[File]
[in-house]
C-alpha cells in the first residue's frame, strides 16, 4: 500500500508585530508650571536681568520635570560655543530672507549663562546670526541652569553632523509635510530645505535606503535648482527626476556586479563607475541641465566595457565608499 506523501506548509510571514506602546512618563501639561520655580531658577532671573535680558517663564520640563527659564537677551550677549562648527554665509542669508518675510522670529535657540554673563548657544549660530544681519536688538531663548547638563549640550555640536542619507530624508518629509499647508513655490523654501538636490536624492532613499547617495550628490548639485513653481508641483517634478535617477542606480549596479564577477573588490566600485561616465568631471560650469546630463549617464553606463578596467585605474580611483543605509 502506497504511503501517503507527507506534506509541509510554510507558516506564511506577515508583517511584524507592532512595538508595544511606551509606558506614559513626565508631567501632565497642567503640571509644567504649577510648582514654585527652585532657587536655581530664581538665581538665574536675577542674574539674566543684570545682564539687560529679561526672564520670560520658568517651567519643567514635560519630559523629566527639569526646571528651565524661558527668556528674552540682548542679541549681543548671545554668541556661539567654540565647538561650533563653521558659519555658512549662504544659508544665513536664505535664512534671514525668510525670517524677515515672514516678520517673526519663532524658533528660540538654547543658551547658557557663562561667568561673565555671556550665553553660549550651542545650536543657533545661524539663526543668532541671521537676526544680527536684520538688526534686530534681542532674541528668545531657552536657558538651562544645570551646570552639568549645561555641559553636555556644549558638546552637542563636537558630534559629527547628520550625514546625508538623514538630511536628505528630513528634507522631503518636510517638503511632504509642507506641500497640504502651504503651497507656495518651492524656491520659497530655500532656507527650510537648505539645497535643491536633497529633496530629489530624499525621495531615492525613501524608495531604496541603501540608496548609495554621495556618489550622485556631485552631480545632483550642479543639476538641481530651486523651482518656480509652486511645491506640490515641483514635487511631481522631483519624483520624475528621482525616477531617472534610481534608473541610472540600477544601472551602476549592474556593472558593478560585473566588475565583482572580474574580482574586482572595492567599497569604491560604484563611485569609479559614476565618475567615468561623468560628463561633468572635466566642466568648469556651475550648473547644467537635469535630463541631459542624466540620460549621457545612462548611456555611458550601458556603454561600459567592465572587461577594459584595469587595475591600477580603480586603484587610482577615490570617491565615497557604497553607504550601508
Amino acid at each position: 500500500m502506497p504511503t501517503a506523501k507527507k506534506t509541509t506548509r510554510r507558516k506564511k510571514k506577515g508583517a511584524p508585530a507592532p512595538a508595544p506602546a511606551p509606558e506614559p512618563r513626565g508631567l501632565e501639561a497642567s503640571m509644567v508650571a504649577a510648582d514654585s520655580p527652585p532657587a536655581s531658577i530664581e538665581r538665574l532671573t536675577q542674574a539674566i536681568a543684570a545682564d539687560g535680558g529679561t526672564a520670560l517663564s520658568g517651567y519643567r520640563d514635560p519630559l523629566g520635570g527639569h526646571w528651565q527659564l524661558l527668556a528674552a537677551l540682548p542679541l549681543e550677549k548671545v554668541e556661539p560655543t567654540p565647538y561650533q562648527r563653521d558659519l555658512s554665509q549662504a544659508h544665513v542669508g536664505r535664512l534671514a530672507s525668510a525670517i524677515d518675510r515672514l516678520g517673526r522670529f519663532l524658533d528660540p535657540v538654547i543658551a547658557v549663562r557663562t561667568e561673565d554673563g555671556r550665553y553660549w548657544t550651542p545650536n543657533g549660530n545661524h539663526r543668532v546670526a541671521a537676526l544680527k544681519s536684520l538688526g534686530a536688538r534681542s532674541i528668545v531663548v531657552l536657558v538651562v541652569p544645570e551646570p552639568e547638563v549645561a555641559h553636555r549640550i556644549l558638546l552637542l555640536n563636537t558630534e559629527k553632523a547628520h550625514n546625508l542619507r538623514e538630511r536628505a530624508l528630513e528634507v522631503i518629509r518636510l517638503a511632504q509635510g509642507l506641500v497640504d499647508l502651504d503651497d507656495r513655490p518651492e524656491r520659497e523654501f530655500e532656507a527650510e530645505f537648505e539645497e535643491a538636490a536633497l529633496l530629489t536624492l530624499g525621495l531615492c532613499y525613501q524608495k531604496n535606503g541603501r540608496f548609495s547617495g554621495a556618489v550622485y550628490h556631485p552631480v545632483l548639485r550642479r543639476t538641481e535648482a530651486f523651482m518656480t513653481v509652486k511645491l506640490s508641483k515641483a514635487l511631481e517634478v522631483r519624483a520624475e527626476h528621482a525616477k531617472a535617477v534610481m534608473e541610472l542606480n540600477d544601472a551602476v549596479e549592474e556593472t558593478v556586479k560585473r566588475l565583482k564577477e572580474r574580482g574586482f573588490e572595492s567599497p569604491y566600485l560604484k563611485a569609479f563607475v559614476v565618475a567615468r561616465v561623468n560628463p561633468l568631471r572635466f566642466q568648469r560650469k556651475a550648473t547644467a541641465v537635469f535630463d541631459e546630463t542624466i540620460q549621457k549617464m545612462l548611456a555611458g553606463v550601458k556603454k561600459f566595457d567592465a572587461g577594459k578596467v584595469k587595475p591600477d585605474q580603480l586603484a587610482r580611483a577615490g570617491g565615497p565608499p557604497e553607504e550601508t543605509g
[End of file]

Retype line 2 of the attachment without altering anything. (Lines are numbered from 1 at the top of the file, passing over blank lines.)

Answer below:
C-alpha cells in the first residue's frame, strides 16, 4: 500500500508585530508650571536681568520635570560655543530672507549663562546670526541652569553632523509635510530645505535606503535648482527626476556586479563607475541641465566595457565608499 506523501506548509510571514506602546512618563501639561520655580531658577532671573535680558517663564520640563527659564537677551550677549562648527554665509542669508518675510522670529535657540554673563548657544549660530544681519536688538531663548547638563549640550555640536542619507530624508518629509499647508513655490523654501538636490536624492532613499547617495550628490548639485513653481508641483517634478535617477542606480549596479564577477573588490566600485561616465568631471560650469546630463549617464553606463578596467585605474580611483543605509 502506497504511503501517503507527507506534506509541509510554510507558516506564511506577515508583517511584524507592532512595538508595544511606551509606558506614559513626565508631567501632565497642567503640571509644567504649577510648582514654585527652585532657587536655581530664581538665581538665574536675577542674574539674566543684570545682564539687560529679561526672564520670560520658568517651567519643567514635560519630559523629566527639569526646571528651565524661558527668556528674552540682548542679541549681543548671545554668541556661539567654540565647538561650533563653521558659519555658512549662504544659508544665513536664505535664512534671514525668510525670517524677515515672514516678520517673526519663532524658533528660540538654547543658551547658557557663562561667568561673565555671556550665553553660549550651542545650536543657533545661524539663526543668532541671521537676526544680527536684520538688526534686530534681542532674541528668545531657552536657558538651562544645570551646570552639568549645561555641559553636555556644549558638546552637542563636537558630534559629527547628520550625514546625508538623514538630511536628505528630513528634507522631503518636510517638503511632504509642507506641500497640504502651504503651497507656495518651492524656491520659497530655500532656507527650510537648505539645497535643491536633497529633496530629489530624499525621495531615492525613501524608495531604496541603501540608496548609495554621495556618489550622485556631485552631480545632483550642479543639476538641481530651486523651482518656480509652486511645491506640490515641483514635487511631481522631483519624483520624475528621482525616477531617472534610481534608473541610472540600477544601472551602476549592474556593472558593478560585473566588475565583482572580474574580482574586482572595492567599497569604491560604484563611485569609479559614476565618475567615468561623468560628463561633468572635466566642466568648469556651475550648473547644467537635469535630463541631459542624466540620460549621457545612462548611456555611458550601458556603454561600459567592465572587461577594459584595469587595475591600477580603480586603484587610482577615490570617491565615497557604497553607504550601508